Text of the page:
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POSTERS: Plant defense response

The role of polyacetylenic lipids during the interaction between Daucus carota and the necrotrophic fungus Sclerotinia sclerotiorum
Patricia Santos - University of Nevada Reno. Zach Wahrenburg- University of Nevada Reno, Edgar B Cahoon- University of Nebraska-Lincoln, Lindsey Grimes- University of Nevada Reno, Lucas Busta- University of Nebraska-Lincoln, Kiah Malyszka- University of Nevada Reno, Catherine Lowe- University of Nev

Carrot (Daucus carota) is an important US vegetable crop that has an annual value of $820 million (USDA NASS 2016). Sclerotinia sclerotiorum is a devastating necrotrophic pathogen that affects >400 plant species in the field and in storage. S. sclerotiorum alone accounts for up to 50% of carrot post-harvest losses. Although multigenic (QTL)-mediated partial resistance has been discovered in specific cultivars of some crop species, no complete resistance to S. sclerotiorum has yet been identified. The capacity of plants to produce antibiotic compounds is one important pathogen defense mechanism.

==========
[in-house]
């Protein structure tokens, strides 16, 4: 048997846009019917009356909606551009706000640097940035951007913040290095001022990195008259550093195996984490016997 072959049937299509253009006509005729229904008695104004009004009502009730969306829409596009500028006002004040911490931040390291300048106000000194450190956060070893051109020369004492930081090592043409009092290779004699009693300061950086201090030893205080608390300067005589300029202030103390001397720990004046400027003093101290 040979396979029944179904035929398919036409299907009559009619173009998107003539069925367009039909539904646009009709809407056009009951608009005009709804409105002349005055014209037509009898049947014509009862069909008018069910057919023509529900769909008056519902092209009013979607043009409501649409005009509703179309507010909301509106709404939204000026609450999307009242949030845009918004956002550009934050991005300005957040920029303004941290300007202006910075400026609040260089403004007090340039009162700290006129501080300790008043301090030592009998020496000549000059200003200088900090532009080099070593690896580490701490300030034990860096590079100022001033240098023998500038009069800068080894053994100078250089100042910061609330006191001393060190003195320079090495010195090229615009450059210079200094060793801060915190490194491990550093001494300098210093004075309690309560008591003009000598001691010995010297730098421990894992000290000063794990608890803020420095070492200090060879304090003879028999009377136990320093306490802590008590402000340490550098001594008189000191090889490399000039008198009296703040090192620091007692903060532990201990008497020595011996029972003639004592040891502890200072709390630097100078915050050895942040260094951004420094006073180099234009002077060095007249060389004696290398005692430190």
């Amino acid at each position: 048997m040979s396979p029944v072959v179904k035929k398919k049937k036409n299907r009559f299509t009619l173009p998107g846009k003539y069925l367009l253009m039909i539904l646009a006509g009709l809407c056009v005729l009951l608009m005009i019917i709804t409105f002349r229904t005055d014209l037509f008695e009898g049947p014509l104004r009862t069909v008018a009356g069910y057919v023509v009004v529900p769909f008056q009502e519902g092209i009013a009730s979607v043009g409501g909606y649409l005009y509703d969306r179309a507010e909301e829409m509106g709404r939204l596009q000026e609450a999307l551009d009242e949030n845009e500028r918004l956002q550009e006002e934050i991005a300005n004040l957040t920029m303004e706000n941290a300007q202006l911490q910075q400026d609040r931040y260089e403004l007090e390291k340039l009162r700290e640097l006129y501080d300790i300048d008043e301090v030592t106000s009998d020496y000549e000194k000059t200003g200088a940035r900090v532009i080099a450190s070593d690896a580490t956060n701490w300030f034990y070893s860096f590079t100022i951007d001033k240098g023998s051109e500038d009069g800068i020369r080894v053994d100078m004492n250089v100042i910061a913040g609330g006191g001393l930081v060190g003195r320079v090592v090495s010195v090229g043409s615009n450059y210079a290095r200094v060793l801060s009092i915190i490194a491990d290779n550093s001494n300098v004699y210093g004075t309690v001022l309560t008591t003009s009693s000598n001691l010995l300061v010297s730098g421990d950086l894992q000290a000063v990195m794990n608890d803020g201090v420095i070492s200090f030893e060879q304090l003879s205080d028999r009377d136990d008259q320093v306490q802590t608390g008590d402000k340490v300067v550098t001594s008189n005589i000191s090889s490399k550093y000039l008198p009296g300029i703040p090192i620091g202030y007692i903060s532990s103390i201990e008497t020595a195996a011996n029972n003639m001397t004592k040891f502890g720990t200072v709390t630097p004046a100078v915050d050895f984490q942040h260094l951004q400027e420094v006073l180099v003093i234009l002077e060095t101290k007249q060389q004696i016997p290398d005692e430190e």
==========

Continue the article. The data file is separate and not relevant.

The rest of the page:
Carrots and other Apiaceous species produce polyacetylenic lipids, often in the form of falcarins such as falcarinol and falcarindiol, C17 aliphatic compounds with multiple triple bonds thought to be derived from linoleic acid (C18:2). These falcarins are known to have potent antibiotic activities against human pathogens as well as anticancer activities. Although they have been described in primary literature for decades, their role in plant disease resistance and the genetic basis of their biosynthesis remain poorly understood. Results on the biosynthesis and functional role of falcarins in defense against S. sclerotiorum and other necrotrophic pathogens will be presented.